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Diabetes Metab. 2015 Sep;41(4):282-90. doi: 10.1016/j.diabet.2015.03.005. Epub 2015 Apr 20.

Lower serum zinc levels are associated with unhealthy metabolic status in normal-weight adults: The 2010 Korea National Health and Nutrition Examination Survey.

Author information

1
Department of Internal Medicine, College of Medicine, The Catholic University of Korea, Seoul, Republic of Korea; Division of Endocrinology and Metabolism, Department of Internal Medicine, Seoul St. Mary's Hospital, Republic of Korea.
2
Department of Medical Statistics, College of Medicine, The Catholic University of Korea, Seoul, Republic of Korea.
3
Division of AIDS, Center for Immunology and Pathology, National Institute of Health, Korea Centers for Disease Control and Prevention, Seoul, Republic of Korea.
4
Department of Internal Medicine, College of Medicine, The Catholic University of Korea, Seoul, Republic of Korea; Division of Endocrinology and Metabolism, Department of Internal Medicine, Yeouido St. Mary's Hospital, #62 Yeouido-dong, Youngdeungpo-gu, 150-713, Seoul, Korea. Electronic address: drkwon@catholic.ac.kr.
5
Department of Epidemiology and Biostatistics, Arnold School of Public Health, University of South Carolina, 915, Greene Street, 29208 Columbia, SC, USA. Electronic address: markympark@gmail.com.

Abstract

AIM:

This study investigated whether serum zinc concentration is associated with glucose tolerance, insulin resistance and metabolic health status in Korean adults.

METHODS:

Subjects with available serum zinc levels were recruited from the fifth Korea National Health and Nutrition Examination Survey (KNHANESV) cohort. Those in the highest quartile on homoeostasis model assessment for insulin resistance (HOMA-IR) and with a body mass index (BMI) of 18.5-25kg/m(2) were classified as metabolically obese and normal weight (MONW).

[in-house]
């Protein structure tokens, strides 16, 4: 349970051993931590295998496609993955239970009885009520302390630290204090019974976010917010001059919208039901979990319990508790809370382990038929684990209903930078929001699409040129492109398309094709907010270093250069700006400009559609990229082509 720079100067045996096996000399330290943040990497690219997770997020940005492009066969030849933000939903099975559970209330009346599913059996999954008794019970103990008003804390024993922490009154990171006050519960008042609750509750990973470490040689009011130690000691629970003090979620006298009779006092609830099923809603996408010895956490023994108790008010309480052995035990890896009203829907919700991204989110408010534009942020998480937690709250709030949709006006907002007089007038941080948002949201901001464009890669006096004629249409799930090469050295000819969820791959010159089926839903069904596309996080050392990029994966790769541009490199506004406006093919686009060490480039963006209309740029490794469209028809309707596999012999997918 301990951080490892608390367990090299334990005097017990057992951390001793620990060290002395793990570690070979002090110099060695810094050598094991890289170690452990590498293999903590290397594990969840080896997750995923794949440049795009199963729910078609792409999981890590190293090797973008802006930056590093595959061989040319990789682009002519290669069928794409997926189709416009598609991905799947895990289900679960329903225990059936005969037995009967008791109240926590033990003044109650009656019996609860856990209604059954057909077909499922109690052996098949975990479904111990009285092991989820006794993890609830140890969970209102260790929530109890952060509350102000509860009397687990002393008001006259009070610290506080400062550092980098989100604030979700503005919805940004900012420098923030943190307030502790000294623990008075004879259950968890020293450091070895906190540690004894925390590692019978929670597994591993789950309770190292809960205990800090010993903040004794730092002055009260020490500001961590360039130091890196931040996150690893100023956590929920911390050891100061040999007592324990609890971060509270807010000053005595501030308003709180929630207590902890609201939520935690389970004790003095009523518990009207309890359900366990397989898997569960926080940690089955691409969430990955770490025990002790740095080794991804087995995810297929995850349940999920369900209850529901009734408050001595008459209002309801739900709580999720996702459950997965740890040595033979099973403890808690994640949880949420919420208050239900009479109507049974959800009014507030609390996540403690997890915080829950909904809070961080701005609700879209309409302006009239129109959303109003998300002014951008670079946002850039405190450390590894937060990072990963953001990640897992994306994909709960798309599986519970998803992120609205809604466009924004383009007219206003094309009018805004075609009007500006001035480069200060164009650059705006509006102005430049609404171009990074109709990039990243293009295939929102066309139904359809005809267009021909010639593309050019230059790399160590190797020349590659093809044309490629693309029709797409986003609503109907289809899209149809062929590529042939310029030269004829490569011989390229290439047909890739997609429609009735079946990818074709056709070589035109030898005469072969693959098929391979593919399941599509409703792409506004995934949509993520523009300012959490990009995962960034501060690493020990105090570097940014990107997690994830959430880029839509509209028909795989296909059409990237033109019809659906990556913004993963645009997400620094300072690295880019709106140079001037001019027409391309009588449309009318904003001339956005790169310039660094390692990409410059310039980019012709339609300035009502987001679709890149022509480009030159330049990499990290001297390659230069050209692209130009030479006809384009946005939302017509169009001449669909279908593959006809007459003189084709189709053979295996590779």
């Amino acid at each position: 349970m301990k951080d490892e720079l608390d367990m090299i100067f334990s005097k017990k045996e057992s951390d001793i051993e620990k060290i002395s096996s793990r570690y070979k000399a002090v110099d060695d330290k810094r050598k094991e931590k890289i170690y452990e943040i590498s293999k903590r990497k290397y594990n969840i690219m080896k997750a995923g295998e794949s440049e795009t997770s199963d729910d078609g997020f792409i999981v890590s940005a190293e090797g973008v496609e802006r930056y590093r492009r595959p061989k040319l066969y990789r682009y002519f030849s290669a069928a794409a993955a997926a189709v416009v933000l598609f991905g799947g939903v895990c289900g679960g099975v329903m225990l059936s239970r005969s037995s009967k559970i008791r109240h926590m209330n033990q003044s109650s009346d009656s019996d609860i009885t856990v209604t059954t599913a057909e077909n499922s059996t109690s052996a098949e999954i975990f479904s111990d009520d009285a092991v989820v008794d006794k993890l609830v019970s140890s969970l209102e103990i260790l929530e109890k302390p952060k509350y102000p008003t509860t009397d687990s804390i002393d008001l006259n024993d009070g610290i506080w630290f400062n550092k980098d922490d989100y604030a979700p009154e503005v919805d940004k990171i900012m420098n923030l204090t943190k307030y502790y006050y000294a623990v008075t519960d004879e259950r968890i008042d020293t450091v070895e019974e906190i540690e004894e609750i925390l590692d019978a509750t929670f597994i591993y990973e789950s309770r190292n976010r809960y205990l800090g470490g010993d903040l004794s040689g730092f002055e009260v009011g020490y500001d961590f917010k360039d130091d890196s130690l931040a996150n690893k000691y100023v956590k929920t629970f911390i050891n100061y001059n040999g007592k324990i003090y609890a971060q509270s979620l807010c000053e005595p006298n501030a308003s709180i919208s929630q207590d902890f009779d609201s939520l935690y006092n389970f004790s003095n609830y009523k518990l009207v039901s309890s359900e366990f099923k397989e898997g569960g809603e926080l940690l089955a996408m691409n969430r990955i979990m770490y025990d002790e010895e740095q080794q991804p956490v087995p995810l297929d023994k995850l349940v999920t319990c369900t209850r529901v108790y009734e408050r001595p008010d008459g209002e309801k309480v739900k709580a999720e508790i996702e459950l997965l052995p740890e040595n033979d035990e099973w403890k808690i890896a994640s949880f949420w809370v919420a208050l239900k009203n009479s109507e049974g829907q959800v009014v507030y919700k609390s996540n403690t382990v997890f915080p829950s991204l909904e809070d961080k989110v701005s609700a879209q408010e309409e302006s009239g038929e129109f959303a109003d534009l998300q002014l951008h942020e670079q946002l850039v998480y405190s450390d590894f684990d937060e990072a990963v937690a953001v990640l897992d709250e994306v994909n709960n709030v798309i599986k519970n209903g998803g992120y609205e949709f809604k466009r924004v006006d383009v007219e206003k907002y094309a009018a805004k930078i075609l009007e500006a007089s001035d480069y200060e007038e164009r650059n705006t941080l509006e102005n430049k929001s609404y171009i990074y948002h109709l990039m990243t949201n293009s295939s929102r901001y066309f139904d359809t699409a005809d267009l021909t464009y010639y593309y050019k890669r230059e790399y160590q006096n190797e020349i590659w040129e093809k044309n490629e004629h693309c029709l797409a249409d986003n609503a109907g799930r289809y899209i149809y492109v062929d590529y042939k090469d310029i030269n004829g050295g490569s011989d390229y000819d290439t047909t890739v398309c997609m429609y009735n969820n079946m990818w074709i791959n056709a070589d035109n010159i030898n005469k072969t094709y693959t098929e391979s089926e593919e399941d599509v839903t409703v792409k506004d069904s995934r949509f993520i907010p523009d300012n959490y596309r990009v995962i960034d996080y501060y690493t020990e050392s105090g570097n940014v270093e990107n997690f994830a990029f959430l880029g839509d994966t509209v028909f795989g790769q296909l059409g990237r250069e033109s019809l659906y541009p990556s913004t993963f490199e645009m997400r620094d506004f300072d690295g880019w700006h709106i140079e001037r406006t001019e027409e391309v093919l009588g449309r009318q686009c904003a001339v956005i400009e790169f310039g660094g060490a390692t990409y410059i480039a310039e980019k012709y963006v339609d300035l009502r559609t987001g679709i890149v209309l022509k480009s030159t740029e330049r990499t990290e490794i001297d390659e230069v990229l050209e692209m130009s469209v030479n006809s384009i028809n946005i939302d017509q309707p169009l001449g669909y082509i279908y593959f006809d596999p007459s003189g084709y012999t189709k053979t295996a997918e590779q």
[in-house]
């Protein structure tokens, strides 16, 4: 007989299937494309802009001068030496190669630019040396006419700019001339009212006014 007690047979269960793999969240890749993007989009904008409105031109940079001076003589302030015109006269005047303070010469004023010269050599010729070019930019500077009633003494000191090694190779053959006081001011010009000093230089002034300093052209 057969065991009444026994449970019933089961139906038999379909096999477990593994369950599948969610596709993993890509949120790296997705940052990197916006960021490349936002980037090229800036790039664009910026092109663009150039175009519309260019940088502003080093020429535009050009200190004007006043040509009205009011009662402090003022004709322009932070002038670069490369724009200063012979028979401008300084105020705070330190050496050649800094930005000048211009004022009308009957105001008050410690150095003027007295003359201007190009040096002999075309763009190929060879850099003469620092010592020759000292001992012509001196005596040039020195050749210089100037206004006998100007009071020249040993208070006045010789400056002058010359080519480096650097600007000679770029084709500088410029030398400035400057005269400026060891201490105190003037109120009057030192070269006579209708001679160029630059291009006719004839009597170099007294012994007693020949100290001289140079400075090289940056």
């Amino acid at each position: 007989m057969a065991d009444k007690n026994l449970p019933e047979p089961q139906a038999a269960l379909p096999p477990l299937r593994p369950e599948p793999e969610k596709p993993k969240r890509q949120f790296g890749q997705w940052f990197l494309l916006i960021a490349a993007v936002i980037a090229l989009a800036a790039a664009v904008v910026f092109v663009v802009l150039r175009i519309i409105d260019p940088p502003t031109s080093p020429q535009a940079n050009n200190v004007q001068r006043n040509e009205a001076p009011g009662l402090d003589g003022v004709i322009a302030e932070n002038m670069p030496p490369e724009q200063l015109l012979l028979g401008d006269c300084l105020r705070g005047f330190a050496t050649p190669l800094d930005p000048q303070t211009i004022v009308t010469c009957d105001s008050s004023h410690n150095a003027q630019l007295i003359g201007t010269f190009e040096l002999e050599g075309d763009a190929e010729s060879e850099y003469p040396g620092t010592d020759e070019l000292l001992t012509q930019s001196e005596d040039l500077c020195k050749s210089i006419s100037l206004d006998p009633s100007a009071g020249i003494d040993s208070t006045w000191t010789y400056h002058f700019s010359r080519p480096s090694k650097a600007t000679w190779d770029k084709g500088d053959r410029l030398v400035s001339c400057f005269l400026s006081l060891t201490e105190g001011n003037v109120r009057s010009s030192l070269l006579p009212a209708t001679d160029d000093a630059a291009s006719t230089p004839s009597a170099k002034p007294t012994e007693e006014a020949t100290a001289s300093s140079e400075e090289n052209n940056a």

RESULTS:

A total of 1813 subjects with a mean age of 45.2±0.5 years and a mean BMI of 24.01±0.11kg/m(2) were enrolled. Those in the lower serum zinc quartiles exhibited higher levels of fasting blood glucose and insulin resistance indices compared with those in the higher quartiles. However, these associations were positive only in normal-weight subjects. Those categorized as MONW exhibited significantly lower serum zinc levels than the metabolically healthy and normal weight (MHNW) subjects (131.6±3.0μg/dL vs 141.7±2.8μg/dL, respectively; P=0.0026), whereas serum zinc levels did not differ according to metabolic health in obese subjects. The odds ratio for being categorized as MONW was 4.12 (95% CI: 1.75, 9.72) among those in the lowest serum zinc quartile compared with those in the highest quartile even after adjusting for possible confounding factors.

CONCLUSION:

Lower serum zinc levels were associated with unhealthy metabolic status in normal-weight adults. Further prospective studies are required to define the role of zinc in metabolic health.

KEYWORDS:

Diabetes mellitus; Insulin resistance; Korea; Metabolic health; Obesity; Zinc

PMID:
25908414
DOI:
10.1016/j.diabet.2015.03.005
[Indexed for MEDLINE]

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